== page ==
Mark Hughes: The legendary lap Leclerc didn't need to finish - The Race
Formula 1

Mark Hughes: The legendary lap Leclerc didn’t need to finish

May 28 2022
By Mark Hughes

We were quite possibly denied one of the truly great Monaco Formula 1 pole laps.

The one that Charles Leclerc actually delivered was pretty impressive, his Ferrari a quarter of a second clear of the pack. But the one he was in the process of producing – he was at Tabac when the red flags came out for the Sergio Perez/Carlos Sainz accident at Portier – was 0.4s up even on that and with no one else was looking like making anything close to such an improvement.

It just encapsulated how Leclerc had built to a brilliant crescendo around a home track where his speed has always been searing even if his finishing record is non-existent (albeit not always through his own fault).

Put him in what was the fastest car around here, give the Red Bulls a slight reluctance to turn in, a bit of compromise in Sergio Perez’s Q3 run sequence, take the Mercs out of the equation with a severe mechanical bouncing issue, and Leclerc’s only likely rival for pole was team-mate Carlos Sainz.

From the start of the weekend, Sainz looked very close to his team-mate’s pace as they each tuned into the track’s special rhythm but when it came for that time to progressively step it up in qualifying it was Leclerc who was able to stray further into that abyss.

Motor Racing Formula One World Championship Monaco Grand Prix Saturday Monte Carlo, Monaco

Leclerc had 0.225s over him in the first Q3 runs and was already that far clear of him after sector 1 of the aborted final laps, Sainz’s tyre prep not falling ideally.

Leclerc didn’t in reality have a serious rival. Only himself and circumstance. As he relaxed into the F1-75’s benign oversteer, he had the perfect tool with which to dissect the track with ever-more commitment. His progress through the swimming pool section, in particular, was extraordinary.

Sainz too was hugely impressive through there. But Leclerc’s way of getting the car into Ste Devote and Casino, the way he was manipulating the brakes to aid that, ultimately gave him his decisive advantage over Sainz. The reasons behind that oversteer balance with which Leclerc is so comfortable had other advantages here.

We looked yesterday at how the Ferrari’s strengths are particularly powerful around this track – the great punch out of the turns, its valuable ability to ride the kerbs better than other cars, but also its balance.

The 2022 generation of Pirellis are relatively weaker at the front than the rear. The Ferrari places greater loads on the front than the Red Bull. This may be why there have been races this year – Imola, Miami – where Leclerc’s fronts began to open up earlier than Verstappen’s, allowing the Red Bull to pass and win. But it’s also a contributory factor to all those Leclerc poles – it fires the fronts up quicker than the Red Bull.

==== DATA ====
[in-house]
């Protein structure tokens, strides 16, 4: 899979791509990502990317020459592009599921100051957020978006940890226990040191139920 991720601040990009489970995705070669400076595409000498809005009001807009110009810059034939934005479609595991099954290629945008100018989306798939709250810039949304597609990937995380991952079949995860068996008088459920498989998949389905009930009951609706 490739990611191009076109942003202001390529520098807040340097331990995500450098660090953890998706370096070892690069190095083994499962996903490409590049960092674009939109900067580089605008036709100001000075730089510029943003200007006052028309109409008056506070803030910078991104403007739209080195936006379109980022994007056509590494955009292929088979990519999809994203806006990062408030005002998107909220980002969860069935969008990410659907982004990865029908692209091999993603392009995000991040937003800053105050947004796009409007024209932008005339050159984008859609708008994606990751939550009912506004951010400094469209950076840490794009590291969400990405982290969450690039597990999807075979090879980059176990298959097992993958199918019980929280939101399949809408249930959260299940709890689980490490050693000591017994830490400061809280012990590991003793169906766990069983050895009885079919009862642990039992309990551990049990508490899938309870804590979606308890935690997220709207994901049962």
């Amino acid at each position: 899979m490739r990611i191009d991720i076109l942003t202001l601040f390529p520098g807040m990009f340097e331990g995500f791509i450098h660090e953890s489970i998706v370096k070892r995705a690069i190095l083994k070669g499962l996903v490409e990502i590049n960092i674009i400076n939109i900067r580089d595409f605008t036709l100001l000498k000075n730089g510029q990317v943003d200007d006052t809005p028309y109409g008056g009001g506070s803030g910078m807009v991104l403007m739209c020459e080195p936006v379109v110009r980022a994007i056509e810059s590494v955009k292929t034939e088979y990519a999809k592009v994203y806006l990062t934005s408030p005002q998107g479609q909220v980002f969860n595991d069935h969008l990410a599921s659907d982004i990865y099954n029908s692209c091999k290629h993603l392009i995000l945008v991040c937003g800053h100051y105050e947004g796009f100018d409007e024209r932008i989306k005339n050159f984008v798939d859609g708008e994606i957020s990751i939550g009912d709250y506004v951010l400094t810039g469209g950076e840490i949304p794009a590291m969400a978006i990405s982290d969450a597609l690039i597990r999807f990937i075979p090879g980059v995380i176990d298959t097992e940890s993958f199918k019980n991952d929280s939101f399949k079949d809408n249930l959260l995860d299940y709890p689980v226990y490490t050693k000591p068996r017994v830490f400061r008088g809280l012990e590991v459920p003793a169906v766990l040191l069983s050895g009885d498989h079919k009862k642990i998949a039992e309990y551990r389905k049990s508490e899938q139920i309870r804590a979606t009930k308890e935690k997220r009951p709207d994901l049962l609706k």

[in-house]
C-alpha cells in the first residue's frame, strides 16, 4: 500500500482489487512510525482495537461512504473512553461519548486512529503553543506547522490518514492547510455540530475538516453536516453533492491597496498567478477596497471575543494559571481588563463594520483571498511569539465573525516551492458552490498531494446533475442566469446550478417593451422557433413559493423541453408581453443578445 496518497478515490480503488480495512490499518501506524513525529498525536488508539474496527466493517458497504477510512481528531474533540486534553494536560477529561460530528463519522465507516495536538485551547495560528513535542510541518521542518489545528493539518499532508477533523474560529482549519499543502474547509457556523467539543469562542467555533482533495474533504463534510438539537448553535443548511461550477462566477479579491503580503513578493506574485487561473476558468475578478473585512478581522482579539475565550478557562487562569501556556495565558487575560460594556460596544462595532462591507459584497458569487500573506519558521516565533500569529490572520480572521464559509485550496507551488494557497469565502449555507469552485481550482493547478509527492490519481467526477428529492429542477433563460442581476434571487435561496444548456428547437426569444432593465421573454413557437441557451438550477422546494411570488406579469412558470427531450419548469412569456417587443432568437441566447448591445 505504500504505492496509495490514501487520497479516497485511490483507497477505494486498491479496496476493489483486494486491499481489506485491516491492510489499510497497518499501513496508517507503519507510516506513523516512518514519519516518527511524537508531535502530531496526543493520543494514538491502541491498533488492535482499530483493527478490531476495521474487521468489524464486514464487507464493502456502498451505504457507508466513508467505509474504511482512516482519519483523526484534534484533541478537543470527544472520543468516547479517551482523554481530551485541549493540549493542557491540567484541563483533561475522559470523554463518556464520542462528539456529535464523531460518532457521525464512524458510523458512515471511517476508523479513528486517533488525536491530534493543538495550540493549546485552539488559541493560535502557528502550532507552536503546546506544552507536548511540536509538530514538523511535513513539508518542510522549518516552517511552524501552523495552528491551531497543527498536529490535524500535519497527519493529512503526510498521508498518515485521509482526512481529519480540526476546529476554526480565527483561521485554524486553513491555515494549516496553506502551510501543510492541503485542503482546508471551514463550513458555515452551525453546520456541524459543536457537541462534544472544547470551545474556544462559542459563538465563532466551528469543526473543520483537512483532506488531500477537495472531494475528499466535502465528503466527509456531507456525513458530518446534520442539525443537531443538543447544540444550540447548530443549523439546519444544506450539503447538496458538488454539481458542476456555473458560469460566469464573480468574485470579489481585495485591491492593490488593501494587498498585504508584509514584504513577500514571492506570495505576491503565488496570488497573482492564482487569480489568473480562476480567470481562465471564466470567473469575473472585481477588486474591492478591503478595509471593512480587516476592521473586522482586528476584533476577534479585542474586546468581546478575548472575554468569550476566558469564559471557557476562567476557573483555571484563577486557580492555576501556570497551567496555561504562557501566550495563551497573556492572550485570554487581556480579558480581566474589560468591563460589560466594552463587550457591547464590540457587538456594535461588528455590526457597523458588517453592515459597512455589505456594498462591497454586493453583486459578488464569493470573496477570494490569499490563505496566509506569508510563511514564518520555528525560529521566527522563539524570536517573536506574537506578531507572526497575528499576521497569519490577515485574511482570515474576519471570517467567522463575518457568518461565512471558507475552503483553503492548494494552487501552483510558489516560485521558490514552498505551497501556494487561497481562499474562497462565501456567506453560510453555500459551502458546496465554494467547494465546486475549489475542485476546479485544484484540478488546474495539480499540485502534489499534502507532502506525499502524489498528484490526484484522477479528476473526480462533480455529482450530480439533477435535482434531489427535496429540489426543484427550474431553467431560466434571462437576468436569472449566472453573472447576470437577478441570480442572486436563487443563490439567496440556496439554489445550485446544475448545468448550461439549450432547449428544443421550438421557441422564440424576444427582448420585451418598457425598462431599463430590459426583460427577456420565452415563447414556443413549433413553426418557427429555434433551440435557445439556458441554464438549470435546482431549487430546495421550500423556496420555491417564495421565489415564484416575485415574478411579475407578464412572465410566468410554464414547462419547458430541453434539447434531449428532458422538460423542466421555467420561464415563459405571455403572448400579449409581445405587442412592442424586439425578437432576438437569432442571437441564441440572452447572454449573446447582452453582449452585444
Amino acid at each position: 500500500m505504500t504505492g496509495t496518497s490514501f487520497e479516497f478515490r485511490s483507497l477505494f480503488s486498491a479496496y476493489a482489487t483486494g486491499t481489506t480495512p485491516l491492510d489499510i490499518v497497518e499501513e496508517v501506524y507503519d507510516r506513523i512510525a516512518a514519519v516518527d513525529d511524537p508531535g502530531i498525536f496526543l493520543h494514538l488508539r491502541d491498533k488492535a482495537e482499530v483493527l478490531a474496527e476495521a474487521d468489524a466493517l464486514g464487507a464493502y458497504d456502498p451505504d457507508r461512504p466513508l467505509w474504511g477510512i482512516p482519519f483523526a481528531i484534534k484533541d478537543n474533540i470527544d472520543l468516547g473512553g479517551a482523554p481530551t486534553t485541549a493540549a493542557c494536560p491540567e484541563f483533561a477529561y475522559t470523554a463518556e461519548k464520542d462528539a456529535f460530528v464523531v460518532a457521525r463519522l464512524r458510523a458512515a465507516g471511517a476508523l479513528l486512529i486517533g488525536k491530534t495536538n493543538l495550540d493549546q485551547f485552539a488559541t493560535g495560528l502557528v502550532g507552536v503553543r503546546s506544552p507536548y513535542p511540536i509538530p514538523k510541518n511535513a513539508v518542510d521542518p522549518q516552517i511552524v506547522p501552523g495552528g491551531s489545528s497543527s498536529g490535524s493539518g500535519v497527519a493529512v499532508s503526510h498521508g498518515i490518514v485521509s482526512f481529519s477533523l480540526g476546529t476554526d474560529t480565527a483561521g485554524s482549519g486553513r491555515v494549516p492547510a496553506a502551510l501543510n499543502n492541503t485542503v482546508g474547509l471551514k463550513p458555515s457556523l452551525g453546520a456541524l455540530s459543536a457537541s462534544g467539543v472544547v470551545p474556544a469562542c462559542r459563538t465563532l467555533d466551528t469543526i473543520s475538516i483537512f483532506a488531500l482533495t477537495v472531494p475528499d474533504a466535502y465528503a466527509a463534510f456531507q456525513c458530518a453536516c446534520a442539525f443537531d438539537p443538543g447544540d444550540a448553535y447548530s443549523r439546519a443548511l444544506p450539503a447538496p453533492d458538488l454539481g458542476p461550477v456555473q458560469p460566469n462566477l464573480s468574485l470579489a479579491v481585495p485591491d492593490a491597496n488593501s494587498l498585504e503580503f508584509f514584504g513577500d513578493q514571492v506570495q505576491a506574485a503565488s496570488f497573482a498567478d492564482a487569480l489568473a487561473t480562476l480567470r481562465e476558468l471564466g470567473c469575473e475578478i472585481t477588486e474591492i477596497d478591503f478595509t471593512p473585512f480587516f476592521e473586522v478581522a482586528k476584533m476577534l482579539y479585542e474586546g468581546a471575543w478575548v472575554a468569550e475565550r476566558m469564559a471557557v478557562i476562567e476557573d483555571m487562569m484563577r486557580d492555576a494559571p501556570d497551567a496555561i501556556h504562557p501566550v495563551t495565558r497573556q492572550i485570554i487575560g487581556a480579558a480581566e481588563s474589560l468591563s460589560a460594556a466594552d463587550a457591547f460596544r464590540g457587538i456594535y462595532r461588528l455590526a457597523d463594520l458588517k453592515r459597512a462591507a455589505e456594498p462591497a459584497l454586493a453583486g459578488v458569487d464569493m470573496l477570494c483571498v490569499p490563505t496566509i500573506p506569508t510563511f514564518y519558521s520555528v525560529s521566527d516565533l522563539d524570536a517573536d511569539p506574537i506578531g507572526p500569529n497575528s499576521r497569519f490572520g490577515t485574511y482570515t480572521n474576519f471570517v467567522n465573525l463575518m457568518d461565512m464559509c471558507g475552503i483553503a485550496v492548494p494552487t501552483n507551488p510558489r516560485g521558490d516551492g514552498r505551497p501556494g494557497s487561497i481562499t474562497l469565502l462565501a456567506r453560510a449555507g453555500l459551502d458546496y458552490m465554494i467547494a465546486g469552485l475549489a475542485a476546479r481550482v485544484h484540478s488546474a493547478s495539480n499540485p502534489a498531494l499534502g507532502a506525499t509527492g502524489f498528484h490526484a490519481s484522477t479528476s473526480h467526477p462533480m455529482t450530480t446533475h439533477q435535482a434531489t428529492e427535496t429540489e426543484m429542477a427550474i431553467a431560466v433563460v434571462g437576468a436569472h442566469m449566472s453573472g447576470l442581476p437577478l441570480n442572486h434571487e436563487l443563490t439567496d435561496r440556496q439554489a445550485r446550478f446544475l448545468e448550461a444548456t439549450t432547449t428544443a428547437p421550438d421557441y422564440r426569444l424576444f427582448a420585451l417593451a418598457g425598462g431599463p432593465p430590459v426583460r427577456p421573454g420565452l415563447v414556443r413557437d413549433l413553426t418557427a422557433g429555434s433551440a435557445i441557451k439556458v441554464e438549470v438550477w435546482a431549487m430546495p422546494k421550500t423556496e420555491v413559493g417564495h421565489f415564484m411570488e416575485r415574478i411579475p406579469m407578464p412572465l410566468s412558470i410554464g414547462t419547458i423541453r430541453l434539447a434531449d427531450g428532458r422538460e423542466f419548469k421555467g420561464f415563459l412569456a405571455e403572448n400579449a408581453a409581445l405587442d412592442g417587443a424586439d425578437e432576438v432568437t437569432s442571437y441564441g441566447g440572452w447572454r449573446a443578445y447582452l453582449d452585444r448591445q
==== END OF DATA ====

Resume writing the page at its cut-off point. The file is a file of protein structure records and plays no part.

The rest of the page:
Around Monaco, a track with such low cornering and frictional stresses, that distinction was exaggerated. There just was not a happy place for the Red Bull’s front tyres but those of the Ferrari fired up just fine.

Both Verstappen and Perez needed at least one preparation lap in addition to the out-lap. Verstappen even frequently tried two. The problem was obviously most acute at Ste Devote, Turn 1.

Not at any point in the weekend could Verstappen brake as late as he wanted to or take as much speed in there as the car would normally be capable of. Perez – who spent last season struggling to get anywhere near Verstappen in a Red Bull which rotated too fast for his liking – is much more comfortable with the more benign RB18.

Motor Racing Formula One World Championship Monaco Grand Prix Saturday Monte Carlo, Monaco

The rotation of the car into the turns at Monaco was too slow for Perez too, but he was apparently more comfortable dealing with it than Verstappen who trailed Checo through most of the practices and in Q1 and Q2 too.

The operational complexities this brought to Red Bull’s runs just amplified Ferrari’s advantage. Perez was critical afterwards of the choices made in Q3.

“I think we had more pace than we were able to show,” he said.  “But we just couldn’t challenge, because of the strategy with the tyres, especially that final set. It wasn’t up to temperature. I almost lost it into Turn 1, in hindsight…we didn’t get it right today.”

What he’s referring to is this multi-lap first Q3 run didn’t leave time for a double prep lap on his second run. It was a tricky balancing act for Red Bull to know whether it was better to a) stay out after setting a time to do a cool down/recharge lap and then try again, with the tyres older but at least up to temperature or b) To come straight in after one attack lap, giving you time for a longer second run.